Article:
MAKING A HOME IN HOSTILE PLACES
Abram passed through the land to the place at Shechem, to the oak of Moreh. At that time the Canaanites were in the land. Genesis 12:6
Many have prayed for the will of God, followed His voice, and experienced complete disillusionment when they found themselves in hostile surroundings. They blame God for being unloving or they blame themselves for being poor listeners. Hostility within the will of God is common and should not surprise God’s children.
When Abram encountered the Canaanites, hostile company epitomized, he didn’t pick up and move on. He settled there. Though the only Yahweh worshipper, He built an altar. With far less revelation of God than I have, he was strong enough in his faith to stand out and be different from everyone else.
Some years back, our family lived in a hostile environment. We begged, daily, for release. We were willing to move anywhere and do anything to escape our surroundings. Surely, we reasoned, God wouldn’t want for us to endure such a place. Yet, every request for a move away was met by the silence of God. One morning in prayer, the Spirit of God spoke to me through a verse in Psalms. “Dwell in the land and cultivate faithfulness.” Psalm 37:3 We were to learn how to make our little home a place where the glory of God rested. We were to understand how to eat the sumptuous spiritual meal God provided daily in the midst of our enemies. We stayed three more years before God moved us out and that time proved to be one of the most formational times, spiritually, in our family’s history.
Many live in the midst of hostility. Unfortunately, it can be with a husband, wife, child, or aging parent. It can even be in a place of ministry. Scorn and ridicule are the backdrops of daily life. Instinct says to escape. Do anything to run from such discomfort. But God’s way is for His child to learn how to make Him their home. The glory of Christ can descend on the darkest environment.
Give your child today spiritual grit, a willingness to stay in a tormenting place, and peace in submission. Amen
PROSPERITY AND DOMINION
And I will make of you a great nation, and I will bless you and make your name great, so that you will be a blessing. Genesis 12:2
Nothing in our Christian language is misunderstood more than the word ‘blessing.’ Because I am so prone to want earth to be my heaven, I assume it means something it really doesn’t. When my expectations are shattered, I’m angry with God for supposedly breaking His promises. What does ‘the blessing’ really mean?
Blessing equals spiritual prosperity and dominion over what God has entrusted. God blessed Adam and Eve, Noah, and now – Abram. They were told to be fruitful and to reign. I will surely bless you, and I will surely multiply your offspring as the stars of heaven and as the sand that is on the seashore. And your offspring shall possess the gate of his enemies. Genesis 22:17
To be fruitful is to apply the laws of heaven and see results. That can mean as much internal as external. To reign and have dominion is to enjoy the freedom Jesus won for me at Calvary and to enforce the victory He acquired on my behalf. What does this ‘the blessing’ mean for every one who struggles today with their health, or finances, or broken relationships? Is God not faithful to keep His promises? Here is what two examples look like – and I’m asking God to drive these truths home to my own heart.
1. I can live in a crippled relationship and still be fruitful, and still reign. How? My inner peace is not determined by anything external. I plant the promises of God in my heart and they are fruitful because they produce peace, hope, and confidence that God is ruling well. I can reign because, in prayer, I ask for divine healing for what is broken. I use my spiritual authority to thwart all the schemes of the enemy to wreak more havoc in this relationship. I speak scripture over every diseased part of the relationship.
2. I can lie in bed with cancer and still be fruitful, and still reign. How? Though in pain, I remember that God is faithful to give me momentary grace. I am blessed with a relationship that offers me access to an all-powerful God who promises spiritual stamina. My relationship with Him is fruitful in suffering. I reign when I take all my fears and doubts and subdue them with the power of the Word. I preach to my own soul and defer to the hope Jesus offers.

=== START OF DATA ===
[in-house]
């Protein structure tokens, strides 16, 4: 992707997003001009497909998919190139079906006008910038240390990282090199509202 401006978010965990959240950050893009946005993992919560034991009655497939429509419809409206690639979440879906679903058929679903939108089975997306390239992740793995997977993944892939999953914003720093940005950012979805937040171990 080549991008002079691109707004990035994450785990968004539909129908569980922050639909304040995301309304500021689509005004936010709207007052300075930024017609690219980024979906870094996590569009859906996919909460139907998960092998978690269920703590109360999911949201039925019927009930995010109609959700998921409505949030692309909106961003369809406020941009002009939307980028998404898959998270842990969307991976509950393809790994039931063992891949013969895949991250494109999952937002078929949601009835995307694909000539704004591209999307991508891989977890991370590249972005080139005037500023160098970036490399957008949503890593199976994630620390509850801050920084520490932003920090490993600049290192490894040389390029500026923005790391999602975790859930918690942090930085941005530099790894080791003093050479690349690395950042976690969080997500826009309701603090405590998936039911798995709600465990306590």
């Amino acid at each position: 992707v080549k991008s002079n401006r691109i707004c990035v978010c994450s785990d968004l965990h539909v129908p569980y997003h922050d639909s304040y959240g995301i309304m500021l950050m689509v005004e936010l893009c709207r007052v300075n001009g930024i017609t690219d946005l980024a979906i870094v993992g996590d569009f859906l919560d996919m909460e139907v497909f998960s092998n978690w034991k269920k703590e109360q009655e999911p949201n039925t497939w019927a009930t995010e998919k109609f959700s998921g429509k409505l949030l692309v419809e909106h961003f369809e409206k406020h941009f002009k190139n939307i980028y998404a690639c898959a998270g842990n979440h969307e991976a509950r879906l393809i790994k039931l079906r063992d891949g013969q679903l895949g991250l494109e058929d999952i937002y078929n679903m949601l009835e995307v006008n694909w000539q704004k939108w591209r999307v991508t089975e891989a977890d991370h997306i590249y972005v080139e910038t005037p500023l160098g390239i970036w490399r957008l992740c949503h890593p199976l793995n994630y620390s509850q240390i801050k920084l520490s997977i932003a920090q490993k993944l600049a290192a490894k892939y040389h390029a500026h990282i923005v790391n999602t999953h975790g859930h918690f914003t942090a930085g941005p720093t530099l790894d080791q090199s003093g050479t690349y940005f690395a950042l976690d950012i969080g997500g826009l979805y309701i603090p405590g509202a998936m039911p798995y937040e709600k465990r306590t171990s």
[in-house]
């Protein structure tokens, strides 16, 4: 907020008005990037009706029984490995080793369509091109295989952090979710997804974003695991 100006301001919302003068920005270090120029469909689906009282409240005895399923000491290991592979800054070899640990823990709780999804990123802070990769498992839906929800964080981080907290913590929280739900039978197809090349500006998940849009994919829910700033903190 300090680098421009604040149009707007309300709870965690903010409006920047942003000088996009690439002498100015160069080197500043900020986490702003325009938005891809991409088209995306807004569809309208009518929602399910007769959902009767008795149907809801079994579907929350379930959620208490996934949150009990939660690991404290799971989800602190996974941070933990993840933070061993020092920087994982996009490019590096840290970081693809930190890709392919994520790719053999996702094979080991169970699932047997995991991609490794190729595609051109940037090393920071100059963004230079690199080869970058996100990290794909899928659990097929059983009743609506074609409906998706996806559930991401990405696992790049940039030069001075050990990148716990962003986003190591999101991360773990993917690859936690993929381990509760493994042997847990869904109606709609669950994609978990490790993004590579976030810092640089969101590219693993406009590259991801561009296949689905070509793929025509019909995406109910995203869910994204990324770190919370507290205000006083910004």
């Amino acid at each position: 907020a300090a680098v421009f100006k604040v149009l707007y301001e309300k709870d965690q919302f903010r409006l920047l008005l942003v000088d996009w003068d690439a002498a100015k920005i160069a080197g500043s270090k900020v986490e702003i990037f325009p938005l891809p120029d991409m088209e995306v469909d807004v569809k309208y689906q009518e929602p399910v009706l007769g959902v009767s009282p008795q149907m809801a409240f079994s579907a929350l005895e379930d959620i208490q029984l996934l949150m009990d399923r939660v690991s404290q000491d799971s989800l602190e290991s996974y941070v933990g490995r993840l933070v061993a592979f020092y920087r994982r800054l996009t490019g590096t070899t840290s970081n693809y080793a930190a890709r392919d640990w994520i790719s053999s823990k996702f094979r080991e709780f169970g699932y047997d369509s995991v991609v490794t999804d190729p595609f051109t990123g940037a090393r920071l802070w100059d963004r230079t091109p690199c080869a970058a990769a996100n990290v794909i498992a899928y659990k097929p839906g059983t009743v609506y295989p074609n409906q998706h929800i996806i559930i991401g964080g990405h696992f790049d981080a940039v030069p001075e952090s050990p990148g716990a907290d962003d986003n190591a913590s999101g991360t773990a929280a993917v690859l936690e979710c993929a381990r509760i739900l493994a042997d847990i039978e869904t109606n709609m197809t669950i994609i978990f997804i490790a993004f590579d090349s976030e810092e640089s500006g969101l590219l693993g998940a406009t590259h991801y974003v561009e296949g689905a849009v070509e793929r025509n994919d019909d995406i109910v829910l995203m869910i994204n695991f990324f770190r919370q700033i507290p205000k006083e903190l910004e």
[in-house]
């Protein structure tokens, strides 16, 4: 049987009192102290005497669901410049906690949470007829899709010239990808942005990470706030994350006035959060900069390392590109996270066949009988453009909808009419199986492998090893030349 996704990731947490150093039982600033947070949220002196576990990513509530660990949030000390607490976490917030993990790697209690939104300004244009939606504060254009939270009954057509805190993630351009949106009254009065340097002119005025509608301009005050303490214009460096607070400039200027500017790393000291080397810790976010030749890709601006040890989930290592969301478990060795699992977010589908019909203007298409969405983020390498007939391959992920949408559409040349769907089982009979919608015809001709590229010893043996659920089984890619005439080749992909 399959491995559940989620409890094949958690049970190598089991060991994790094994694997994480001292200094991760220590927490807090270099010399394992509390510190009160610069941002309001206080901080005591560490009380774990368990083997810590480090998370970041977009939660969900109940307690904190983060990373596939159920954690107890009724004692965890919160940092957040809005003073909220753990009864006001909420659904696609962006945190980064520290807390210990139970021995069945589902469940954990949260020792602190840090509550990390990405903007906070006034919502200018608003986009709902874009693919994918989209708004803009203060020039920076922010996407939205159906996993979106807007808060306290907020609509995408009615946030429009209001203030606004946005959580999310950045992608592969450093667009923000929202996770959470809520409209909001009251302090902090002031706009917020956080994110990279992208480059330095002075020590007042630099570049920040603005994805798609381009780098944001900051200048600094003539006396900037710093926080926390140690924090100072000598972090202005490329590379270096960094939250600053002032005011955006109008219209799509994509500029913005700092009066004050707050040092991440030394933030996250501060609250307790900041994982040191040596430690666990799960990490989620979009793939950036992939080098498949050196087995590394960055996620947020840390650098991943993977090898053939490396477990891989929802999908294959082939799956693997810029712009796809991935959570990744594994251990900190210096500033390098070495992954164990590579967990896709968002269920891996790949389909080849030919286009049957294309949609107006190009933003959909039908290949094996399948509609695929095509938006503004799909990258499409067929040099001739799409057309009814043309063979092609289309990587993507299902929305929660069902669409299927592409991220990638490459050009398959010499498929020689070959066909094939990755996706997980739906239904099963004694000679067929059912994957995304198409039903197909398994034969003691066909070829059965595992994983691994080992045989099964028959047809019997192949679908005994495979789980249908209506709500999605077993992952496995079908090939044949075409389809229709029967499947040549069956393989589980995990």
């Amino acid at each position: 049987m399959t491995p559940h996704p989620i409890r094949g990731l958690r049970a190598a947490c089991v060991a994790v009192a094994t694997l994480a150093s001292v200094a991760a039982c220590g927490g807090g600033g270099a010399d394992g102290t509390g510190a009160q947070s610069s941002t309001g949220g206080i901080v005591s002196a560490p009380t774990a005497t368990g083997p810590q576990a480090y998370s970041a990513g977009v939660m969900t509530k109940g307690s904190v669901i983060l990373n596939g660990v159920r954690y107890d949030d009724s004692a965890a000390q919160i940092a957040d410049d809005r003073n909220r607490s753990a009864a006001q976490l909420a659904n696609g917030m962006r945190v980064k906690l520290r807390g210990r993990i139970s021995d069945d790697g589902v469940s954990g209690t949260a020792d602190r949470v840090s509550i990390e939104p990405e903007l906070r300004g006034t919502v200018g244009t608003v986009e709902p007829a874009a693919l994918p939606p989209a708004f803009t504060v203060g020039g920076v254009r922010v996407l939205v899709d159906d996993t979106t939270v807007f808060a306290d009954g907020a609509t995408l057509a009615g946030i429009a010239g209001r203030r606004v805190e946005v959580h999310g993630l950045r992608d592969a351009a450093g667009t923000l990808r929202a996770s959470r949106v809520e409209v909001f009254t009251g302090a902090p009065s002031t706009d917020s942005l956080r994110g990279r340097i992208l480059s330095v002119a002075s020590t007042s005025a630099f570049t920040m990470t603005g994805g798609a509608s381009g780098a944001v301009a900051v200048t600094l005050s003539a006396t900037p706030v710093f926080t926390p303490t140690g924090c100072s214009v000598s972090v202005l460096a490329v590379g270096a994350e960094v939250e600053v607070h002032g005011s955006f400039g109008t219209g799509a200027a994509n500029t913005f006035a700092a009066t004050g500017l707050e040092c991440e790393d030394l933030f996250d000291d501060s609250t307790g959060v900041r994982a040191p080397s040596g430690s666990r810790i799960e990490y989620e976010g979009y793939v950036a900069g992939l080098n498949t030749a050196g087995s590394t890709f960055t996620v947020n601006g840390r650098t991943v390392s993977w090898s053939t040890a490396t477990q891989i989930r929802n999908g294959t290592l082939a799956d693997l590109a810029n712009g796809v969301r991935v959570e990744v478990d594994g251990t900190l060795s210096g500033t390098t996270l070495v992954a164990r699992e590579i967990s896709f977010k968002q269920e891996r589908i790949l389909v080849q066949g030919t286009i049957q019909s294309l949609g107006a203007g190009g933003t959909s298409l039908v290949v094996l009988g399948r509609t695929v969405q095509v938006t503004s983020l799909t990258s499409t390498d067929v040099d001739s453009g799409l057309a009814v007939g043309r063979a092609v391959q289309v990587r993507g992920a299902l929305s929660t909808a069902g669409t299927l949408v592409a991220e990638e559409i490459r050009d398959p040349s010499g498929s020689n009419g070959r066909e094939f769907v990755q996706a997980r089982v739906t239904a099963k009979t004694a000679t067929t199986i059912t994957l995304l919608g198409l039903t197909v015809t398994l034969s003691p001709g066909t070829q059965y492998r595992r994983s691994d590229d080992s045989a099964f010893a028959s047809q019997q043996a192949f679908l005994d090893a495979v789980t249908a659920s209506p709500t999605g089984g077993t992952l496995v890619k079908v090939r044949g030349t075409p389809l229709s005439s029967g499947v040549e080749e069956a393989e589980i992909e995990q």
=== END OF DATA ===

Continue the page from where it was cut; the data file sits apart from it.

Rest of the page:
If I’m experiencing hardship, it’s easy to believe I’m not blessed. I’m quick to compare myself to others and quote the promises made to our spiritual forefathers. I forget that they, and the prophets, and the disciples, entered the kingdom through much tribulation – but held onto the promises of God with their faith in tact – throughout their journey. Freedom from pain does not equal blessed. In each place today where I groan under weight of living on a cursed planet, I choose to live in the hope that God will one day redeem it all. In the meantime, my internal world can know blessing as I bear the fruit of living in the Word and reign over my flesh.
Reigning over my own despair is as much a miracle as reigning over people. Your Word is a magnificent catalyst for all that afflicts my heart. Empower me and bless me to rule over all You have entrusted to me. Amen
A LIFE OF PILGRIMAGE
Now the Lord said to Abram, “Go from your country and your kindred and your father’s house to the land that I will show you. Genesis 12:1
A father is given divine rights to exert authority over his child. He shapes his identity. He establishes parameters and boundaries. He sets future goals for him. He corrects and encourages along the way. Obedience and honor are the responsibilities of the child – and while giving honor will last a lifetime – obedience will not. At some point, that child, if he comes to faith, will gain another Father and everything will turn on its end.
As an adult, I leave the authority of my earthly father for my heavenly Father. God’s commands take precedence over all other influences. As His child, I look to Him to shape me, establish parameters, set goals, and correct and encourage. Obedience and honor are my responsibility.
No wonder Jesus said that no one could follow him unless they were willing to leave father and mother, brother and sister. The changing of allegiances is cataclysmic in families, especially if the earthly family does not know God.
In this context, I am feeling the stress of Abram’s call. The LORD speaks. He calls Abram to leave family and everything that is familiar. This leaving will not be just physical, but spiritual. He is to turn his back on the gods of his relatives and of his countrymen. He is to do what no one has ever done by leaving everything to go west. No concrete destination, just west. And all because a God he didn’t know yet called him by name and gave him a command and a promise.